What Predicts an Advanced-Stage Diagnosis of Breast Cancer? Sorting Out the Influence of Method of Detection, Access to Care, and Biologic Factors.

Journal Article (Journal Article)

BACKGROUND: Multiple studies have yielded important findings regarding the determinants of an advanced-stage diagnosis of breast cancer. We seek to advance this line of inquiry through a broadened conceptual framework and accompanying statistical modeling strategy that recognize the dual importance of access-to-care and biologic factors on stage. METHODS: The Centers for Disease Control and Prevention-sponsored Breast and Prostate Cancer Data Quality and Patterns of Care Study yielded a seven-state, cancer registry-derived population-based sample of 9,142 women diagnosed with a first primary in situ or invasive breast cancer in 2004. The likelihood of advanced-stage cancer (American Joint Committee on Cancer IIIB, IIIC, or IV) was investigated through multivariable regression modeling, with base-case analyses using the method of instrumental variables (IV) to detect and correct for possible selection bias. The robustness of base-case findings was examined through extensive sensitivity analyses. RESULTS: Advanced-stage disease was negatively associated with detection by mammography (P < 0.001) and with age < 50 (P < 0.001), and positively related to black race (P = 0.07), not being privately insured [Medicaid (P = 0.01), Medicare (P = 0.04), uninsured (P = 0.07)], being single (P = 0.06), body mass index > 40 (P = 0.001), a HER2 type tumor (P < 0.001), and tumor grade not well differentiated (P < 0.001). This IV model detected and adjusted for significant selection effects associated with method of detection (P = 0.02). Sensitivity analyses generally supported these base-case results. CONCLUSIONS: Through our comprehensive modeling strategy and sensitivity analyses, we provide new estimates of the magnitude and robustness of the determinants of advanced-stage breast cancer. IMPACT: Statistical approaches frequently used to address observational data biases in treatment-outcome studies can be applied similarly in analyses of the determinants of stage at diagnosis. Cancer Epidemiol Biomarkers Prev; 25(4); 613-23. ©2016 AACR.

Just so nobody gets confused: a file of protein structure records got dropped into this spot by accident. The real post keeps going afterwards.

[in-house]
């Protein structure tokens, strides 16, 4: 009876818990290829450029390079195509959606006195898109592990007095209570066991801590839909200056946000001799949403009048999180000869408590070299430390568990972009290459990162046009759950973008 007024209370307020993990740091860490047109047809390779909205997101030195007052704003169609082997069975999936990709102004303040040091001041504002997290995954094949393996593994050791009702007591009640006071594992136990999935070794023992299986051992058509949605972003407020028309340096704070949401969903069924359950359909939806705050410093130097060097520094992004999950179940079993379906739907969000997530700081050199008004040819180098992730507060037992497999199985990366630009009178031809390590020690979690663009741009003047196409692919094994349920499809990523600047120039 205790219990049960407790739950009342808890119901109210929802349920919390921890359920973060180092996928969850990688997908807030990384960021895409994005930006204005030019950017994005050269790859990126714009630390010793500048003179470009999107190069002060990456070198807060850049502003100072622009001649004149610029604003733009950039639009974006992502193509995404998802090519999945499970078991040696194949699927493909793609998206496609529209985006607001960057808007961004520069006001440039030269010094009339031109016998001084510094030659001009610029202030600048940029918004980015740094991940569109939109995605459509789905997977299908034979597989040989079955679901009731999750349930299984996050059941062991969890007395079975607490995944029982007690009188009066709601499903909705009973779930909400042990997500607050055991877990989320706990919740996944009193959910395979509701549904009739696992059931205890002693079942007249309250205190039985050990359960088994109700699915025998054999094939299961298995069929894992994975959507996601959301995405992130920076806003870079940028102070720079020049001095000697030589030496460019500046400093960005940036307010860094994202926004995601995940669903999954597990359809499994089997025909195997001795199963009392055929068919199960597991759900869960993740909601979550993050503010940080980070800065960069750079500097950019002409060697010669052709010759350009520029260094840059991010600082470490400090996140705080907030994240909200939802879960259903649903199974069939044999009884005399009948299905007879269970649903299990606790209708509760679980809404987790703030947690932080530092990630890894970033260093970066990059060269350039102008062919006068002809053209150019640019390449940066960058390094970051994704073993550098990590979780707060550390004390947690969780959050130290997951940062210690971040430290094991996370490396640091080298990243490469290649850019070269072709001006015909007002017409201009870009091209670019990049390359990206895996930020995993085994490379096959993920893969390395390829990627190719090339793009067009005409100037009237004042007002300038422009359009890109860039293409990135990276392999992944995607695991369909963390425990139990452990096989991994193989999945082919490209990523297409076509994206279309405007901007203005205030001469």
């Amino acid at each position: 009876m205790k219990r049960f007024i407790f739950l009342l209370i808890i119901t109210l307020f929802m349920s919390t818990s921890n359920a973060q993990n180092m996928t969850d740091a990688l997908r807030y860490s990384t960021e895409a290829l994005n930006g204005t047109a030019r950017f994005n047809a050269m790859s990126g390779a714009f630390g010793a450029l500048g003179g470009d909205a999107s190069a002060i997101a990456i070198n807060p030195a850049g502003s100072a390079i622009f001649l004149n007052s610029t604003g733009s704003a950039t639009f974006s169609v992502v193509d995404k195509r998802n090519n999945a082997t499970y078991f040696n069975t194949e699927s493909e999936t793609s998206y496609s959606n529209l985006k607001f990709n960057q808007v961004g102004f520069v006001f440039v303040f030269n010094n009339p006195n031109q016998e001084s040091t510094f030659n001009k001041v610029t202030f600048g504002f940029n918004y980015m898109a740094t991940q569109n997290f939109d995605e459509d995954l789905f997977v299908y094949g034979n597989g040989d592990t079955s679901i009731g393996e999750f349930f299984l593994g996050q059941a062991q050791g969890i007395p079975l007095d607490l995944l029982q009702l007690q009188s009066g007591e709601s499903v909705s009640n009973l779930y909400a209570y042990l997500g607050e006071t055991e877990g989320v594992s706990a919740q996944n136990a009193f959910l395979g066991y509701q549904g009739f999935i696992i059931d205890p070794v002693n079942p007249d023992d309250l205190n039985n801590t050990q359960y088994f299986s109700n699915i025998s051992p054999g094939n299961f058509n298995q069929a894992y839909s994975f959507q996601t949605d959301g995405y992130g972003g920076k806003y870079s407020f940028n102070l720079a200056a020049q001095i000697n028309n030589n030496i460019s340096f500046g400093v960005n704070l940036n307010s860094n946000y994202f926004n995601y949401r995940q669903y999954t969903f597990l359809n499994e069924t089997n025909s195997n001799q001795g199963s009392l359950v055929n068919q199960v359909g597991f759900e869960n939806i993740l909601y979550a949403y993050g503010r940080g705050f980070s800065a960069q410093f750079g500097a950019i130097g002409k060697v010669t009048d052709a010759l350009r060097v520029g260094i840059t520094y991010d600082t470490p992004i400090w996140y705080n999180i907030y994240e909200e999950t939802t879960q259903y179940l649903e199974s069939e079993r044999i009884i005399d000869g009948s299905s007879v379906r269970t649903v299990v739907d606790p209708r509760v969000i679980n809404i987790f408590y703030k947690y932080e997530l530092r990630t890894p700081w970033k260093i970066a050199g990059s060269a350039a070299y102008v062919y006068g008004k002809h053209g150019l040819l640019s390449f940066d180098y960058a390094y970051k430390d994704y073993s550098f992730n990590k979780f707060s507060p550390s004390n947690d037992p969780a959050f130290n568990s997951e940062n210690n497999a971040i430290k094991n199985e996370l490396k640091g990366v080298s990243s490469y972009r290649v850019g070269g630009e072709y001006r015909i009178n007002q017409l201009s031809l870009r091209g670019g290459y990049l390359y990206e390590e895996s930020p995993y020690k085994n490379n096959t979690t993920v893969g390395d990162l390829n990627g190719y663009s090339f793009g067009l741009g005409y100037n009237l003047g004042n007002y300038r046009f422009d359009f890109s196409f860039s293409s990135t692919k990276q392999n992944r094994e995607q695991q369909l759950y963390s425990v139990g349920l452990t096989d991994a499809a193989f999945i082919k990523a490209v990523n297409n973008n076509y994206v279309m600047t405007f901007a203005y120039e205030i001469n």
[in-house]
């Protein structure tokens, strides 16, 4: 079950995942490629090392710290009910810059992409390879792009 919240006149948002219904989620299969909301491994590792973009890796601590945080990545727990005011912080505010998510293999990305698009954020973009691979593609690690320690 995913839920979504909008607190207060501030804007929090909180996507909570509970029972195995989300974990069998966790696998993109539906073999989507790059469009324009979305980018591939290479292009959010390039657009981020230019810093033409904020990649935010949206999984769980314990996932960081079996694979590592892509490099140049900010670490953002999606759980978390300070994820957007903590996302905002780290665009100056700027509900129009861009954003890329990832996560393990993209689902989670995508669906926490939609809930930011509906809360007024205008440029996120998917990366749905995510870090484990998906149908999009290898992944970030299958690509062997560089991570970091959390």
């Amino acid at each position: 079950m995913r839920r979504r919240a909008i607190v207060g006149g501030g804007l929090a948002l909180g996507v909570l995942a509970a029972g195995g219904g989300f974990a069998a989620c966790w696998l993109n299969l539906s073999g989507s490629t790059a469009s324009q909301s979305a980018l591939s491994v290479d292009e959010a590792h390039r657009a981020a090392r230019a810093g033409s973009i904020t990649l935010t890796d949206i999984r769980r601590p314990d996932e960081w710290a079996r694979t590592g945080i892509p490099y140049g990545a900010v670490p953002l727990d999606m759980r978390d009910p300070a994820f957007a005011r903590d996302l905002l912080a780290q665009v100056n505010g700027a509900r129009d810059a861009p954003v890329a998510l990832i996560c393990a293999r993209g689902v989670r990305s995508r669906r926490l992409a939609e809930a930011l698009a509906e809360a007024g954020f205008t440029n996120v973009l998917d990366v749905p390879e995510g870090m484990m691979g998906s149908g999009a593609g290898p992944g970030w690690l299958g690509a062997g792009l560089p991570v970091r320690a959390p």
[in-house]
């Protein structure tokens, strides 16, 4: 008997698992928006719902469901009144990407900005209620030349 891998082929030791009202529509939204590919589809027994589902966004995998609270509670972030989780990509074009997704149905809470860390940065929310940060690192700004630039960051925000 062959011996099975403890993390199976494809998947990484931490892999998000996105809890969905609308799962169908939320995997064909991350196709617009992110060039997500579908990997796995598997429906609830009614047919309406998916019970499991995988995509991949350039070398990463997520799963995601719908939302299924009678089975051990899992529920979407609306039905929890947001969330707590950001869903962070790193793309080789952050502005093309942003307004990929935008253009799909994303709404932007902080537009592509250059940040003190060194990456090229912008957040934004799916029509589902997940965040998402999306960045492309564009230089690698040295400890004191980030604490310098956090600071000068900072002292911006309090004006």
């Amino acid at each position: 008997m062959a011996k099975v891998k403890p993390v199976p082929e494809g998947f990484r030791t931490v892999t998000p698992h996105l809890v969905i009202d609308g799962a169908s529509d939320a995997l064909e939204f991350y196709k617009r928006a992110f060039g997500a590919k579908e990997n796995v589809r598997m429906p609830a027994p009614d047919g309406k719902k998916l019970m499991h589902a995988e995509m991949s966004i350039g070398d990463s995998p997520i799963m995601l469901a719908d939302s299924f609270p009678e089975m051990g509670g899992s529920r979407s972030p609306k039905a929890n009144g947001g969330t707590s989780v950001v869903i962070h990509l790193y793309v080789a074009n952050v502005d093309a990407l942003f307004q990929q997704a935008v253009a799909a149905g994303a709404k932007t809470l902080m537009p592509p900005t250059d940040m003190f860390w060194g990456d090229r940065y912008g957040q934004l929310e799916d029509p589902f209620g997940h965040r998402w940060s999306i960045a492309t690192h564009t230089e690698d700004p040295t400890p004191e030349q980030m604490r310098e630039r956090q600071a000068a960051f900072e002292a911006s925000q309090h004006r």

Full Text

Duke Authors

Cited Authors

  • Lipscomb, J; Fleming, ST; Trentham-Dietz, A; Kimmick, G; Wu, X-C; Morris, CR; Zhang, K; Smith, RA; Anderson, RT; Sabatino, SA; Centers for Disease Control and Prevention National Program of Cancer Registries Patterns of Care Study Group,

Published Date

  • April 2016

Published In

Volume / Issue

  • 25 / 4

Start / End Page

  • 613 - 623

PubMed ID

  • 26819266

Pubmed Central ID

  • PMC8638656

Electronic International Standard Serial Number (EISSN)

  • 1538-7755

Digital Object Identifier (DOI)

  • 10.1158/1055-9965.EPI-15-0225


  • eng

Conference Location

  • United States